I’ve also learned the importance of protecting my plants from the drying effects of direct sunlight. By making use of the natural shade in my yard and incorporating structures like trellises and pergolas, I can create pockets of relief where my plants can take a breather from the scorching heat.

Watering Wisely

Of course, no discussion of climate-resilient gardening would be complete without addressing the critical issue of water. As droughts become more frequent and severe, it’s essential to be strategic and intentional about how I use this precious resource.

According to Noyes, the best time to water is in the evening, when evaporation is minimized. And rather than spraying water indiscriminately, I’ve learned to focus on delivering it directly to the base of my plants, where it’s needed most.

I’ve also experimented with deeper, less frequent watering, which encourages my plants to develop deeper root systems that can reach down to lower soil layers and access moisture during dry spells. And wherever possible, I’ve replaced traditional irrigation methods with more efficient drip systems to conserve water.

Adapting My Planting Schedule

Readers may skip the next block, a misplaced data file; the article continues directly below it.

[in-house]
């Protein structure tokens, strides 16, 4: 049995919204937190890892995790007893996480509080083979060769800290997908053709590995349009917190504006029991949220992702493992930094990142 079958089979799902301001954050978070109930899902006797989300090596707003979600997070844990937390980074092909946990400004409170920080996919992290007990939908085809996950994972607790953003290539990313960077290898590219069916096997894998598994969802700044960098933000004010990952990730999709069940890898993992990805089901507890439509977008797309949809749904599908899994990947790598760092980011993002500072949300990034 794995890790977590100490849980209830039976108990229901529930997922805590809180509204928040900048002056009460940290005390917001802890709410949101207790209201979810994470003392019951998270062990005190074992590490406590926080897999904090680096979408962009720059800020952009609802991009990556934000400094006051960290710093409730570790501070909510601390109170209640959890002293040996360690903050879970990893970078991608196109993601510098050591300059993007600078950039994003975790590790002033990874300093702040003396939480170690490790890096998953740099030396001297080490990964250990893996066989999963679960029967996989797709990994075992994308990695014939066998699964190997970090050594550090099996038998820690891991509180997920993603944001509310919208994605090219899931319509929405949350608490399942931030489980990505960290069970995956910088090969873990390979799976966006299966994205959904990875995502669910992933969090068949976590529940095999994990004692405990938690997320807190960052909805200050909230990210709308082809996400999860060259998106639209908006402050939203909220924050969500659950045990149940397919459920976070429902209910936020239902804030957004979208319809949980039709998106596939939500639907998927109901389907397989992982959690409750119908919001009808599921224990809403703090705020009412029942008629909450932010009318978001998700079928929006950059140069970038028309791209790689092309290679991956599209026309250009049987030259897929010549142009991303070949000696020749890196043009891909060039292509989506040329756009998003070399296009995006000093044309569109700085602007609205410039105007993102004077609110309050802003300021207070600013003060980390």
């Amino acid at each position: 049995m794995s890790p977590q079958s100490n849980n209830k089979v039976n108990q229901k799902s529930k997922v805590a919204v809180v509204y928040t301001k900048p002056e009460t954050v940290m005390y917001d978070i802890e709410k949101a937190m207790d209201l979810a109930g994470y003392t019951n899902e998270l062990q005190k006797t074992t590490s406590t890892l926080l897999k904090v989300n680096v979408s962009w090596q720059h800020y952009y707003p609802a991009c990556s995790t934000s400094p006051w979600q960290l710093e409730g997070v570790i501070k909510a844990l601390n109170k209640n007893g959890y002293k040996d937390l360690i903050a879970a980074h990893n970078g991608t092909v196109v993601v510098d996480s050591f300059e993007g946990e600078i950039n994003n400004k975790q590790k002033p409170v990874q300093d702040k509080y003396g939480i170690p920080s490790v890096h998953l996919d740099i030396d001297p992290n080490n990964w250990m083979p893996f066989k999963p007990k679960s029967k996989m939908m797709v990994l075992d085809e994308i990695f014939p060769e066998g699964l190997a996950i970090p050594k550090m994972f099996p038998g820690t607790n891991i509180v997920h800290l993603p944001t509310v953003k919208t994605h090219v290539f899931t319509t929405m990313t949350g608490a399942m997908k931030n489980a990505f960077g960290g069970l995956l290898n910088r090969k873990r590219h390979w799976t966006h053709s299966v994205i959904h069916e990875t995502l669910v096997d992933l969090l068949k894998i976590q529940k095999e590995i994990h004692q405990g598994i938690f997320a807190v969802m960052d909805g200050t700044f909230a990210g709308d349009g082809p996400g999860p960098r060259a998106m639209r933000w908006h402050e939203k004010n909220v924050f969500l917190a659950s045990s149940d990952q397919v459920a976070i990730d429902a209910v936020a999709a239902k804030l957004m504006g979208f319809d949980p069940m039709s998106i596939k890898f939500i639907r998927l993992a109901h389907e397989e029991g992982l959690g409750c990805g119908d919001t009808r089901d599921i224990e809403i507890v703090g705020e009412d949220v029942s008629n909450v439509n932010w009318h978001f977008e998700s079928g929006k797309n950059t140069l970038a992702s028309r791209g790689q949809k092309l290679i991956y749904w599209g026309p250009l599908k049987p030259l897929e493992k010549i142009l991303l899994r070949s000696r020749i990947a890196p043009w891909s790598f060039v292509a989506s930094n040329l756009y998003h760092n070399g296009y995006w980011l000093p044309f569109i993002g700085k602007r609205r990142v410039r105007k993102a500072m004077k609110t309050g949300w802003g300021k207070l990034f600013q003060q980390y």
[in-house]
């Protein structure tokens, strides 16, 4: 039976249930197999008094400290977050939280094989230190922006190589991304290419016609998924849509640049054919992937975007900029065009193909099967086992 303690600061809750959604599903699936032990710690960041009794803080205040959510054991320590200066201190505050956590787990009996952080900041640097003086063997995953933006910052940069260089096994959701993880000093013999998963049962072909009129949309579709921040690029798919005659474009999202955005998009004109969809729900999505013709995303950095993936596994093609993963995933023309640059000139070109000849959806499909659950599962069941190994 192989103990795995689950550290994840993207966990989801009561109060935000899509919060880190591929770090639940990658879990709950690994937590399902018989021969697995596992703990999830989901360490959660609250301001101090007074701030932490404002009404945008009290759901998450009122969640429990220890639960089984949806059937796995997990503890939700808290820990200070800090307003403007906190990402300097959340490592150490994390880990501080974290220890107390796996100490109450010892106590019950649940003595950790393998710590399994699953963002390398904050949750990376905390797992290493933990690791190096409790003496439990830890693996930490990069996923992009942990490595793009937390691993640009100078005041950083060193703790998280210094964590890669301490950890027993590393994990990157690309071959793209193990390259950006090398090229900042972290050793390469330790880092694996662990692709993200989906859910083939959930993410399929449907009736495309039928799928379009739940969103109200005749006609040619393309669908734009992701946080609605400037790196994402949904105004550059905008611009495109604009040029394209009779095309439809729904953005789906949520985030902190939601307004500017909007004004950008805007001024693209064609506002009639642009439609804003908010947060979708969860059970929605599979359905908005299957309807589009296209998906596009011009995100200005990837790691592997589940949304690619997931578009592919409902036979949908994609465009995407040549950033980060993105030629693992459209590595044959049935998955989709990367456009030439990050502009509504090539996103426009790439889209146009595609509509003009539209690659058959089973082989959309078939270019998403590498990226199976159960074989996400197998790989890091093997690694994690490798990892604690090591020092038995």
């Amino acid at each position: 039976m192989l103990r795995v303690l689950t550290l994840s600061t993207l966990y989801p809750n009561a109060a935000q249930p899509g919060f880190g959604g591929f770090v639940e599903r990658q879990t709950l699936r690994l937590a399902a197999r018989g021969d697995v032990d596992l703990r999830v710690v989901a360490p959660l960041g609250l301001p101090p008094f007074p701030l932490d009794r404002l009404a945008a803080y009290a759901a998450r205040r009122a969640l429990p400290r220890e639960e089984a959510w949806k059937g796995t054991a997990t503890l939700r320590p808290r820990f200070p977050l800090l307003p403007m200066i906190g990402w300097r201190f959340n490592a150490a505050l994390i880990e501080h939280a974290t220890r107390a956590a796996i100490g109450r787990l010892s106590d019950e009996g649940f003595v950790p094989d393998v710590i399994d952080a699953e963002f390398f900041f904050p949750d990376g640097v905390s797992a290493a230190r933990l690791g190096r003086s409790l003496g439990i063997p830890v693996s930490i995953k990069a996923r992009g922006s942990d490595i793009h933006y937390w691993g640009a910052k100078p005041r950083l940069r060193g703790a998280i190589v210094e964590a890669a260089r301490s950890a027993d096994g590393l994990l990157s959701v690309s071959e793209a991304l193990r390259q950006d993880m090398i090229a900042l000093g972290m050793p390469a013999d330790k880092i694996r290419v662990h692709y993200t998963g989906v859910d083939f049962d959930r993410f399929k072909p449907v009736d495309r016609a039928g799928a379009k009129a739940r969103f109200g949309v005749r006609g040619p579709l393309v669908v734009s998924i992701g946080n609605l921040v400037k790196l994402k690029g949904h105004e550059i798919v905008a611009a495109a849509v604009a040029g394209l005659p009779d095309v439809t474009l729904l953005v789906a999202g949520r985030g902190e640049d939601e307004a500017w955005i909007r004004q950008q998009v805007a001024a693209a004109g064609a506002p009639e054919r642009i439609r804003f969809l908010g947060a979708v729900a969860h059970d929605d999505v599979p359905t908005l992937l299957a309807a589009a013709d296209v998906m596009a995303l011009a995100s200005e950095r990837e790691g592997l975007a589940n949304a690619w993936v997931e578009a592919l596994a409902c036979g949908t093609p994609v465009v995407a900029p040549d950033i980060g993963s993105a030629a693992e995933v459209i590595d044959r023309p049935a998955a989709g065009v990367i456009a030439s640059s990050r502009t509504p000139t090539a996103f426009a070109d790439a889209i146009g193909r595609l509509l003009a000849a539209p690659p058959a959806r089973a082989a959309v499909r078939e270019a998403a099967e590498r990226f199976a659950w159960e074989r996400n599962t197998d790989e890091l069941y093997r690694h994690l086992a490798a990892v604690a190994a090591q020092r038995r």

Another important strategy I’ve adopted is adjusting my planting schedule to account for the changing climate. As Stoddart and Morgan advise, sowing and planting earlier in the season can help my plants get established before the onset of extreme heat and drought.

This has been a game-changer for me, especially when it comes to cool-weather crops like lettuces and brassicas that tend to bolt and turn bitter in the summer. By getting them in the ground earlier, I can ensure they have a chance to thrive before the worst of the heat hits.

Building a More Resilient Future

As I navigate the challenges of gardening in the age of climate change, I’ve come to realize that resilience is not just a buzzword – it’s a necessity. By carefully selecting heat-tolerant plants, nurturing healthy soil, and adapting my watering and planting strategies, I’ve been able to create a backyard oasis that can withstand the extremes of our changing climate.

And I’m not alone in this journey. Across the country, researchers and community groups are working to help gardeners and farmers build more resilient food systems in the face of climate change. From developing drought-resistant crop varieties to promoting regenerative farming practices, these efforts offer hope and inspiration for gardeners like me.

As I look to the future, I’m excited to continue experimenting and expanding my resilient gardening practices. Who knows what new and unexpected challenges climate change will bring? But with a little creativity, a lot of determination, and a deep connection to the earth, I’m confident that I can create a garden that not only survives, but thrives, in the face of whatever Mother Nature throws our way.

And that’s why I’m so proud to be a part of the Today’s Gardens community, where gardeners like me can share our stories, learn from each other, and work together to build a more resilient, sustainable future. After all, if we can’t beat the heat, we might as well learn to embrace it – and grow something delicious and beautiful in the process.